By Phil Benson, Co-Founder & North and Midlands lead at UKBlackTech
Innovation cannot exist without diversity. As cities and urban areas look to build stronger, more sustainable communities, we must prepare plans that are suitable for every citizen. Local authorities and partners must dedicate time to consider what citizens need from their environment, designing smart cities with inclusivity in mind and thinking of the barriers that individuals could face.
Looking back at buildings from the last century, it’s clear they were built to last. We must adopt this same view now, making informed predictions and choices that are clear in what they want to achieve in the long-term – ready to adapt and evolve.
At UKBlackTech, we work towards innovating the UK through a technology ecosystem that is as diverse as possible. We believe that representation – meaning a wealth of insight– can maximise innovation and ensure the best outcomes for digital transformation. However, collaboration is key. Our partnership with IoT and smart cities provider Connexin is helping us further the mission to support diversity, tackle socio-economic problems and create opportunities in the Yorkshire region.
From sensors to apps, smart tech is elevating living and visiting UK cities. For many, it is easier than ever to live better thanks to such advancements. Yet, barriers remain which could be taken down with the implementation of smart technologies. This is especially apparent in urban areas where many are facing socio-economic and environmental issues, such as pollution and traffic management. In such circumstances, there must be different ways to combat this, so that every citizen feels the benefit.
Local authorities must look to local vendors to guide them in their smart city projects, providing the specialist insight to develop a holistic plan. Not only will it encourage councils to create more accessible cities, but it will help develop a more diverse, innovative supply chain. Local organisations, as well as government, have the tools to reach communities and promote decisions best for them.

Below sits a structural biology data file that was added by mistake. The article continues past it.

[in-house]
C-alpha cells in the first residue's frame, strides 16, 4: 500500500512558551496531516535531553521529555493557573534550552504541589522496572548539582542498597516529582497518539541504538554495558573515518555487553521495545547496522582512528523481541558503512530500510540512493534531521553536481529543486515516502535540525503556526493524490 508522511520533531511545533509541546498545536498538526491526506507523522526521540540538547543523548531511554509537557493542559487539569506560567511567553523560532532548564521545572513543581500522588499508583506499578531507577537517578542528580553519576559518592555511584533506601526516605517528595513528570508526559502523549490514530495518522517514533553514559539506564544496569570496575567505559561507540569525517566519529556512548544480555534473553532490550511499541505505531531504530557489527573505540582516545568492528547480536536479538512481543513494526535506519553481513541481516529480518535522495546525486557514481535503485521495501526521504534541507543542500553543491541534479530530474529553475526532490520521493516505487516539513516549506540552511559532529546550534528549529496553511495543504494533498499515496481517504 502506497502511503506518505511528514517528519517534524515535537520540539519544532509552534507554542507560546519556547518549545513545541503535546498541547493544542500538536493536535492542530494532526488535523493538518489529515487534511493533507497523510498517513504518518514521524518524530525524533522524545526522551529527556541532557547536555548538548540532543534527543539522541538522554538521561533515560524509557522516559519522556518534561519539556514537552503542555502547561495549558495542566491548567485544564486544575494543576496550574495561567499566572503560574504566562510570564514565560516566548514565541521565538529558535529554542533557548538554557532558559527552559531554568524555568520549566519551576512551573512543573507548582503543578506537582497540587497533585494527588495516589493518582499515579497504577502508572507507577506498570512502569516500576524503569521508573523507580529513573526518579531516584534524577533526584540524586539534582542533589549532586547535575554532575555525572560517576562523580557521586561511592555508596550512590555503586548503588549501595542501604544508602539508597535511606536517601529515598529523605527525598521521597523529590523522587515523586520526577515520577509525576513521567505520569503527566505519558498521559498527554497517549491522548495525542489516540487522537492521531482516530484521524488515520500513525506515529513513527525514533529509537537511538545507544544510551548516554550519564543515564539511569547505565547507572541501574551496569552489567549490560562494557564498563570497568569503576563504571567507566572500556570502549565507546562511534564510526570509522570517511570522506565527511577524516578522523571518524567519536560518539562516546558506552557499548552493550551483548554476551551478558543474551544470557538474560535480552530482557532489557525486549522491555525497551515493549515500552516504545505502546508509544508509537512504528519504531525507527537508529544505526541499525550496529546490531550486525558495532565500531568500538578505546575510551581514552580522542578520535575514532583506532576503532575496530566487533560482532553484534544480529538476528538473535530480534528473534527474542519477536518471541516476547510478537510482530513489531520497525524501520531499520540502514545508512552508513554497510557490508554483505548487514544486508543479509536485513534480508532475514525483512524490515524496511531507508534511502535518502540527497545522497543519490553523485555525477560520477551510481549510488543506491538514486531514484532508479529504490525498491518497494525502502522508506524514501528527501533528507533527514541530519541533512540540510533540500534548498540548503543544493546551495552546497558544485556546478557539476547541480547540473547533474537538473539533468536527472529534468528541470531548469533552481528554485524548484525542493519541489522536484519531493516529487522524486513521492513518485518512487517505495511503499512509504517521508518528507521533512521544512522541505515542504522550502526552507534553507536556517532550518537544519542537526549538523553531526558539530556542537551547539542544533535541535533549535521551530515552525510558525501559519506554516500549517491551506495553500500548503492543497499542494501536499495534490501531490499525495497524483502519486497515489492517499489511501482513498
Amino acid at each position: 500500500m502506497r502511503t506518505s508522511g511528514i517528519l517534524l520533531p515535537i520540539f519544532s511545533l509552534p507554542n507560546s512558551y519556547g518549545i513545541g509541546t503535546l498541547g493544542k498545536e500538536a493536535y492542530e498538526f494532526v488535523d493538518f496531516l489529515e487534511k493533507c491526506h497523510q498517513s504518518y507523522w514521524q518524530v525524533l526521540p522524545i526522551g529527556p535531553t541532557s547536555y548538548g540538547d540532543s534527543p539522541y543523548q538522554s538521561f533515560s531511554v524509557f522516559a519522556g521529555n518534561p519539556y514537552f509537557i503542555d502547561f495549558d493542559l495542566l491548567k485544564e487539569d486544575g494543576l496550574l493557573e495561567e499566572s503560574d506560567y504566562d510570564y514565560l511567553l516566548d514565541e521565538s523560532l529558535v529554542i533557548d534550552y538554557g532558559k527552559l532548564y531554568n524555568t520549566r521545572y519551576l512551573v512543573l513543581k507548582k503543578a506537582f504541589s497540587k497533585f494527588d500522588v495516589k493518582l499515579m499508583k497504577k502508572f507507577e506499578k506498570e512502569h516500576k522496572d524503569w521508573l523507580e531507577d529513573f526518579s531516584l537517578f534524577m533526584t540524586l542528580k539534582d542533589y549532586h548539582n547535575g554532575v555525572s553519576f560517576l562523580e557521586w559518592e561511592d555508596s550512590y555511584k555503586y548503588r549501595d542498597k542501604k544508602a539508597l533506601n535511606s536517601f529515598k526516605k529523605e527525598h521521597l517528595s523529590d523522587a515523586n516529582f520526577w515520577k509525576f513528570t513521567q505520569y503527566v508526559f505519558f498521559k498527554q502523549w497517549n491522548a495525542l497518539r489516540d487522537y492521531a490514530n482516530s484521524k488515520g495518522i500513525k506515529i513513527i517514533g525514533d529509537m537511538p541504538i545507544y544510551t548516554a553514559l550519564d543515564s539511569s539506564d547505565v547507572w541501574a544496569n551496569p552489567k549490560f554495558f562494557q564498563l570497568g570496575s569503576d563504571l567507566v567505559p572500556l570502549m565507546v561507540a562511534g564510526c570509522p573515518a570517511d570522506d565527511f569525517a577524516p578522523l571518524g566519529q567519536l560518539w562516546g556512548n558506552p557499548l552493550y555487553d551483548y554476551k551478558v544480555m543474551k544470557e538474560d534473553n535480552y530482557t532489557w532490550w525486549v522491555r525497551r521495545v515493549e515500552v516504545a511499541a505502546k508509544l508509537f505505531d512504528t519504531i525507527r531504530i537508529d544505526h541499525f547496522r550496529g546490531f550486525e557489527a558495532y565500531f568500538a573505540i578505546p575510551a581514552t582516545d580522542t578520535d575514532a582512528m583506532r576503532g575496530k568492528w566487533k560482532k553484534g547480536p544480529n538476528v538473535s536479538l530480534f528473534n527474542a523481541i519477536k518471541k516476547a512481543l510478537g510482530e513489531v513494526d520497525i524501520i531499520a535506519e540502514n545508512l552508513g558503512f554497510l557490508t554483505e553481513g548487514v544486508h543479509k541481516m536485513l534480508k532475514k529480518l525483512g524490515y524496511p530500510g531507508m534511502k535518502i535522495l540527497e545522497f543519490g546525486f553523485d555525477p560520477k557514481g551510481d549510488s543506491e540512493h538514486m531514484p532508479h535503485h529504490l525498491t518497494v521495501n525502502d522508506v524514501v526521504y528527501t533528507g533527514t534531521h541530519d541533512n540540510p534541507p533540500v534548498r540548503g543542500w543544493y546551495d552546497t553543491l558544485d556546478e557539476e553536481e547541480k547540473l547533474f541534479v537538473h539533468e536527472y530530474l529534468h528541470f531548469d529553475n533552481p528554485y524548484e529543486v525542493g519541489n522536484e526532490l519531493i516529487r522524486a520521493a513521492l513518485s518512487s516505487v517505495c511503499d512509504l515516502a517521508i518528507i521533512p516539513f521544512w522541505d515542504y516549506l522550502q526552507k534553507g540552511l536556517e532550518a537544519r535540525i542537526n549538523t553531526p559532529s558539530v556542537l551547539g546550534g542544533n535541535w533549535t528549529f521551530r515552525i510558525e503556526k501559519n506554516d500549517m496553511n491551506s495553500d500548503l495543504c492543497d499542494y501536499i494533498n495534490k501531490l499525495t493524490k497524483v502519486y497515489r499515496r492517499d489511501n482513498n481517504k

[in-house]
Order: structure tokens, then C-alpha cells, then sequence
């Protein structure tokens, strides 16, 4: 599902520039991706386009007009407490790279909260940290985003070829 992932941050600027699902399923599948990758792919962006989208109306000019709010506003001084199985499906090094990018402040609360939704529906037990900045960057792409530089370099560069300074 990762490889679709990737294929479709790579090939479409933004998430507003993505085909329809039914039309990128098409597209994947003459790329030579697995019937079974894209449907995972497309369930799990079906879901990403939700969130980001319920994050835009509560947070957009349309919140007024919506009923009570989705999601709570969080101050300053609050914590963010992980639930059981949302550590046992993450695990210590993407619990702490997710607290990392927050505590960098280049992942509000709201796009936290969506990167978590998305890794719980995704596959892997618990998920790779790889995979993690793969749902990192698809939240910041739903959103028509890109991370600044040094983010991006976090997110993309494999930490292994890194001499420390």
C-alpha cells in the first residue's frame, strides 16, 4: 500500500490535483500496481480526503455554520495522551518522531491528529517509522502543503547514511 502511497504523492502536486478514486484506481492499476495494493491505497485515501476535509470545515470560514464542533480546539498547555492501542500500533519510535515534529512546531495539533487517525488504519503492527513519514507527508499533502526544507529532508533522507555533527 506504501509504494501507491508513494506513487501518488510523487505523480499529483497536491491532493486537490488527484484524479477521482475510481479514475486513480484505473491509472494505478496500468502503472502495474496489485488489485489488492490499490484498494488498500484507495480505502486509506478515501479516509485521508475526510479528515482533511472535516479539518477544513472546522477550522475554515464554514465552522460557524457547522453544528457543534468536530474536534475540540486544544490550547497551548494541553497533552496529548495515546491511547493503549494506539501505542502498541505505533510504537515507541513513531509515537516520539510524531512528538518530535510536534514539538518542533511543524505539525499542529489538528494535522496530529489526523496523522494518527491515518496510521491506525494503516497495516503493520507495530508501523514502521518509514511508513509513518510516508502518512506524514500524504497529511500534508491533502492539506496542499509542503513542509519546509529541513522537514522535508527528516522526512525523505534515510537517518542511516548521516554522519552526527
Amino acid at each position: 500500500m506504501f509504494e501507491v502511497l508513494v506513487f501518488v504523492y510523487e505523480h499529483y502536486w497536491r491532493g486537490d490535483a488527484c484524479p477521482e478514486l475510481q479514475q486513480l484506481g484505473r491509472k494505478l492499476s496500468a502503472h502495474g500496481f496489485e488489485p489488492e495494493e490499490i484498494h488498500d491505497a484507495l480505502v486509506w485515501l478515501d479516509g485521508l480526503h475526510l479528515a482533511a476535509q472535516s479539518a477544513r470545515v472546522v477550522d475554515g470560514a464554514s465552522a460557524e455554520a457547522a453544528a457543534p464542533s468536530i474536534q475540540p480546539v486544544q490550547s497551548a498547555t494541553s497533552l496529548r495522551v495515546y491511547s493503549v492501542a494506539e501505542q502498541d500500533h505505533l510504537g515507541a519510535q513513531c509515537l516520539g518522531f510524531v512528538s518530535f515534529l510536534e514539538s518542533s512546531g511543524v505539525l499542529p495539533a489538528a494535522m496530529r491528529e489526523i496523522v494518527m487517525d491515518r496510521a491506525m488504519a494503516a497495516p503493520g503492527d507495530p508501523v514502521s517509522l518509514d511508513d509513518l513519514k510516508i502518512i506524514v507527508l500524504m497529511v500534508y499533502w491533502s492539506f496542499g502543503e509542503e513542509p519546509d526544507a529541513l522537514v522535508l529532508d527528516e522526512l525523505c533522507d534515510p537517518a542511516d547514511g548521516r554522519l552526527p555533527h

Rapid developments in how we live
Rapid developments in technology surround us, from smart benches to self-service checkouts. The speed at which we are developing technology is creating a civilisation more efficient, and hopefully, happier and healthier.
However, technology has potential problems which could slow us down. As tech leaders and innovators, it is our responsibility to mitigate any possible unintended consequences. For example, there is the potential of facial recognition failing to recognise someone who uses the technology to clock into work, therefore preventing them from commencing their shift and penalising their income. An even more serious case would be the tech failing to recognise the correct person who committed a crime, instead working against an innocent person by misidentifying them as the culprit.
The possibilities of innovating spaces can cause us to lose sight of what could go wrong for some citizens but we can’t be complacent. When developing cutting-edge technology, the risks must remain at the forefront.
The citizens hold the answers
Whilst vendor relationships are essential to smart cities, communities shouldn’t be overlooked. Smart cities need participation to thrive, and the feedback of citizens will help prevent wasted effort or negative consequences.
Feedback must contain voices that represent the community. This means diverse voices presenting many life experiences and priorities to form an inclusive outlook for decision planning.
Accessibility plays a key role in building smart cities. In the UK, there are currently 14.1 million disabled people – with more than one in five to be affected by disability in their lives at some point. Improving the standard of services and products must involve equity so everyone experiences the outcomes. How can we adapt technology to be as accessible as possible? What are the main struggles disabled people are facing with the current design of their cities?
Engage everyone in the smart city revolution
Involving the community in transformation can pledge greater trust around data collection. In a topic often met with skepticism, a dialogue can help citizens understand why their data is being collected and how it is being used to benefit their lives.
As an innovation consultancy, we research the UK technology landscape across sectors and applications. This means ensuring all skills are harnessed to foster home grown talent and encourage the next generation to embark on technology roles. We need to illustrate why young people, especially those from minority groups, should join us in creating a technologically mature society that benefits them. Through research, we can, and will, implement our findings into action that is transparent and representative.